In South Korea, a triumph for talent in successions

The head of scandal-hit Samsung vows an end to family dynasty, helping the country to favor merit over bloodlines in business and politics.

Samsung Electronics Vice Chairman, Jay Y. Lee, apologies for past misdeeds during a news conference in Seoul, South Korea, May 6.

For decades, South Koreans have tried to shed a cultural belief that a person’s destiny in business or politics is determined by bloodlines rather than merit. Laws have been passed to discourage nepotism. Politicians promise reforms against family favoritism in university admissions. On Wednesday, these efforts were rewarded when the head of Samsung, the nation’s largest business group, vowed on national TV not to allow his children to take over the company.

Lee Jae-yong, whose conglomerate was founded by his grandfather, even admitted that recent scandals that have engulfed his company – he spent more than two years in prison on bribery charges – were caused by attempts to ensure family succession within Samsung.

He apologized for his misdeeds while vowing to focus on improving “corporate value” – relying on professional managers – rather than seeking favors for kin.

The vow was perhaps self-serving. Mr. Lee faces more jail time as a court determines his future. Yet the Korean press welcomed the move by a company that is the world’s largest maker of smartphones and other electronics. “Other family-run business groups with similar problems,” wrote The Korea Herald, “ought to use the incident as an occasion for self-awakening.”

Family-run businesses are the bulk of businesses worldwide with many failing by the second or third generation. Most fail out of family rivalry or greed but also out of the notion that one’s gene pool is the best talent pool. Such a belief denies the worth of others in the company who might bring better qualities and experience. “Power is never a good, unless he be good that has it,” said King Alfred the Great.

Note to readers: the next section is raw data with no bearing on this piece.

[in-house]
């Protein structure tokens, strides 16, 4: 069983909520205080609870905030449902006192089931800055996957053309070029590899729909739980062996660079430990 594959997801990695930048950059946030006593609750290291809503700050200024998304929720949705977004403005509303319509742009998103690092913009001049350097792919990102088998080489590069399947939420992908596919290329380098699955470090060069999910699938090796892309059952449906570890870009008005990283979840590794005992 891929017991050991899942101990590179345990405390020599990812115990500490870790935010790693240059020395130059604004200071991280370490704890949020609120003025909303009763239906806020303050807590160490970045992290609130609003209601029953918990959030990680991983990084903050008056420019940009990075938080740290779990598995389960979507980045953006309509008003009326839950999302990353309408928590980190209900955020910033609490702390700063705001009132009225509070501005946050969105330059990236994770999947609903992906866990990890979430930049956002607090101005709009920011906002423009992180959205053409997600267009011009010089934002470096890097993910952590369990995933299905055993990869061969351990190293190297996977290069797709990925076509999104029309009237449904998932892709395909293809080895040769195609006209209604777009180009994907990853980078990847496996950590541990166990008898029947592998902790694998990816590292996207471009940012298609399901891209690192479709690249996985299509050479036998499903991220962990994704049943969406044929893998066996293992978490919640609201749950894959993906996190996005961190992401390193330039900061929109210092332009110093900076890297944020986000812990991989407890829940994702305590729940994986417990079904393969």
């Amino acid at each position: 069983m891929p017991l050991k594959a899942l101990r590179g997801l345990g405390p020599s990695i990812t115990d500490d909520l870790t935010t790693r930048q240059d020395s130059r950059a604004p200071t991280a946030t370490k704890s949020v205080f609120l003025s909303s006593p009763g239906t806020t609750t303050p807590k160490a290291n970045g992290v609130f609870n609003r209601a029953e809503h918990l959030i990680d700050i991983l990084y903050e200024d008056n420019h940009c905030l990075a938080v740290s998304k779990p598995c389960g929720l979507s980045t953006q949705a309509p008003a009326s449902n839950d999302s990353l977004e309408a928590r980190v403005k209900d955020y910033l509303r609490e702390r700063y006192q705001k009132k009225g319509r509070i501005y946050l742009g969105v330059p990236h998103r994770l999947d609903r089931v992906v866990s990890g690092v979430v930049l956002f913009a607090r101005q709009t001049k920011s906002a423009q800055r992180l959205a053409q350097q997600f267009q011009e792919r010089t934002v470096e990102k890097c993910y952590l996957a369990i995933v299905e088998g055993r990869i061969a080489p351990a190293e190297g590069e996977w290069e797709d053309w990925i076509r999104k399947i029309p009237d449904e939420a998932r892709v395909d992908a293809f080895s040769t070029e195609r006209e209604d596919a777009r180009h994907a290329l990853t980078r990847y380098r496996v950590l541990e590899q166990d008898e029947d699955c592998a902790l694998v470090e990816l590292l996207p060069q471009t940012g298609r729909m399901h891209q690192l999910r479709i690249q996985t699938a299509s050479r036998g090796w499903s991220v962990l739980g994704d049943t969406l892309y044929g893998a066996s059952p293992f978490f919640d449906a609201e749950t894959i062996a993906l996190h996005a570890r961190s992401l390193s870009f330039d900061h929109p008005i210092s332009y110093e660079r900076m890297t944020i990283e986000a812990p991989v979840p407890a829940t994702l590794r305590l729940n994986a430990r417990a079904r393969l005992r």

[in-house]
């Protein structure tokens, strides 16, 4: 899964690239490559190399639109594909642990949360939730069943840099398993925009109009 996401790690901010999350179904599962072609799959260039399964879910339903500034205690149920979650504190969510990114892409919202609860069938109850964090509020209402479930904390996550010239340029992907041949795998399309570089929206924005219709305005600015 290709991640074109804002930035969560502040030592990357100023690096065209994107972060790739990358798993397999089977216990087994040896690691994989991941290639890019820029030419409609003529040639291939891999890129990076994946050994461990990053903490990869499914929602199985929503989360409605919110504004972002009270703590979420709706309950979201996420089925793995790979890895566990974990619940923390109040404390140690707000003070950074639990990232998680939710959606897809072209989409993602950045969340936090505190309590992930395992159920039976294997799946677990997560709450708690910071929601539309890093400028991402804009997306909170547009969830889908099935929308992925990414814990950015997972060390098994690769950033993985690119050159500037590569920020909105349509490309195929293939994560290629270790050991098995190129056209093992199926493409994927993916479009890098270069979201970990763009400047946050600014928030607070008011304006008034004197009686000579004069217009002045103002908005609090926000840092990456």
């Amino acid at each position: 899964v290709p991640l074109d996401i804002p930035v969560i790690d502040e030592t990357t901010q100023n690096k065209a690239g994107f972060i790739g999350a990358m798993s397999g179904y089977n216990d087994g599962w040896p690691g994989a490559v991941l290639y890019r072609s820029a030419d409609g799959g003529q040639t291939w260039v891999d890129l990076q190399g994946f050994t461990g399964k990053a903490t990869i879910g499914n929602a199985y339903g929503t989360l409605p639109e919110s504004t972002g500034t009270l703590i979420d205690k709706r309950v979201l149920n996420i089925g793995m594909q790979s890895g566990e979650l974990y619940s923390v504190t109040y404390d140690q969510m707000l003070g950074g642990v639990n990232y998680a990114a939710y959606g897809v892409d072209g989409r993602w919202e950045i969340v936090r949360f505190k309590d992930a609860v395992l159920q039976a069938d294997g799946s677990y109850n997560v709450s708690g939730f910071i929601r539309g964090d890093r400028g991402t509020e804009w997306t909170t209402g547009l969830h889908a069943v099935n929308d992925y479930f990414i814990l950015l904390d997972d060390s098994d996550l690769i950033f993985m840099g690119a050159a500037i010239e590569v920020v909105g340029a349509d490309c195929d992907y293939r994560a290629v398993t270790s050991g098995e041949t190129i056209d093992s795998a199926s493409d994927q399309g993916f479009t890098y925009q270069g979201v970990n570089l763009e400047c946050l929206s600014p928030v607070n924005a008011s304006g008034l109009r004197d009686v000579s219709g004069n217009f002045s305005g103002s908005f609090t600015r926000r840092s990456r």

Mr. Lee’s apparent enlightenment went beyond an acceptance of “best-level management,” as he called it, and a rejection of birthright as privilege. “Samsung has to hire proven personnel regardless of sex, education level, and nationality,” he said.

In South Korea, social class is more closely tied to that of one’s parents than in other developed countries, according to a 2018 study. Partly this is due to a perception that personal traits are inherited. Breaking this belief requires a country to accept that each individual has unique talents and the ability to flourish.

Mr. Lee says he will be the last of his family to lead Samsung. He may be the first to assert in public that personal destiny should not depend on one’s genetic lineage.

You've read  of  free articles. Subscribe to continue.
Real news can be honest, hopeful, credible, constructive.
What is the Monitor difference? Tackling the tough headlines – with humanity. Listening to sources – with respect. Seeing the story that others are missing by reporting what so often gets overlooked: the values that connect us. That’s Monitor reporting – news that changes how you see the world.

Dear Reader,

About a year ago, I happened upon this statement about the Monitor in the Harvard Business Review – under the charming heading of “do things that don’t interest you”:

“Many things that end up” being meaningful, writes social scientist Joseph Grenny, “have come from conference workshops, articles, or online videos that began as a chore and ended with an insight. My work in Kenya, for example, was heavily influenced by a Christian Science Monitor article I had forced myself to read 10 years earlier. Sometimes, we call things ‘boring’ simply because they lie outside the box we are currently in.”

If you were to come up with a punchline to a joke about the Monitor, that would probably be it. We’re seen as being global, fair, insightful, and perhaps a bit too earnest. We’re the bran muffin of journalism.

But you know what? We change lives. And I’m going to argue that we change lives precisely because we force open that too-small box that most human beings think they live in.

The Monitor is a peculiar little publication that’s hard for the world to figure out. We’re run by a church, but we’re not only for church members and we’re not about converting people. We’re known as being fair even as the world becomes as polarized as at any time since the newspaper’s founding in 1908.

We have a mission beyond circulation, we want to bridge divides. We’re about kicking down the door of thought everywhere and saying, “You are bigger and more capable than you realize. And we can prove it.”

If you’re looking for bran muffin journalism, you can subscribe to the Monitor for $15. You’ll get the Monitor Weekly magazine, the Monitor Daily email, and unlimited access to

QR Code to In South Korea, a triumph for talent in successions
Read this article in
QR Code to Subscription page
Start your subscription today